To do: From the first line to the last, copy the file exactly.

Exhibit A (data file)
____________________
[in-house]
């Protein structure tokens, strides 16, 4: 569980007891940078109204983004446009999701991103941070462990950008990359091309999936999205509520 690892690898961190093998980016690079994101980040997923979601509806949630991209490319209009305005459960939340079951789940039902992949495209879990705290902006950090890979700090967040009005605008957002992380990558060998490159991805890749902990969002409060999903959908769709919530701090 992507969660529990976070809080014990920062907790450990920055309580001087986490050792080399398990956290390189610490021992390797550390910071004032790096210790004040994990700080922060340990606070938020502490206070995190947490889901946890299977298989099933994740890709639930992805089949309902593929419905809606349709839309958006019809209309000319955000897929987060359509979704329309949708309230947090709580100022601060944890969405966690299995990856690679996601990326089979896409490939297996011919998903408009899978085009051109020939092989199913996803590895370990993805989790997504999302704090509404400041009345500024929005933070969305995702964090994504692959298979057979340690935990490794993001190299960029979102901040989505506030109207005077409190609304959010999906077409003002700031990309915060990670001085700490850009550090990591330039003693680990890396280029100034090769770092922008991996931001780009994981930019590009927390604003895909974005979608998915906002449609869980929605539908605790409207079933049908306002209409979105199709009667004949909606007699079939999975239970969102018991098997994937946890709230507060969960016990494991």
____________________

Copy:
[in-house]
């Protein structure tokens, strides 16, 4: 569980007891940078109204983004446009999701991103941070462990950008990359091309999936999205509520 690892690898961190093998980016690079994101980040997923979601509806949630991209490319209009305005459960939340079951789940039902992949495209879990705290902006950090890979700090967040009005605008957002992380990558060998490159991805890749902990969002409060999903959908769709919530701090 992507969660529990976070809080014990920062907790450990920055309580001087986490050792080399398990956290390189610490021992390797550390910071004032790096210790004040994990700080922060340990606070938020502490206070995190947490889901946890299977298989099933994740890709639930992805089949309902593929419905809606349709839309958006019809209309000319955000897929987060359509979704329309949708309230947090709580100022601060944890969405966690299995990856690679996601990326089979896409490939297996011919998903408009899978085009051109020939092989199913996803590895370990993805989790997504999302704090509404400041009345500024929005933070969305995702964090994504692959298979057979340690935990490794993001190299960029979102901040989505506030109207005077409190609304959010999906077409003002700031990309915060990670001085700490850009550090990591330039003693680990890396280029100034090769770092922008991996931001780009994981930019590009927390604003895909974005979608998915906002449609869980929605539908605790409207079933049908306002209409979105199709009667004949909606007699079939999975239970969102018991098997994937946890709230507060969960016990494991």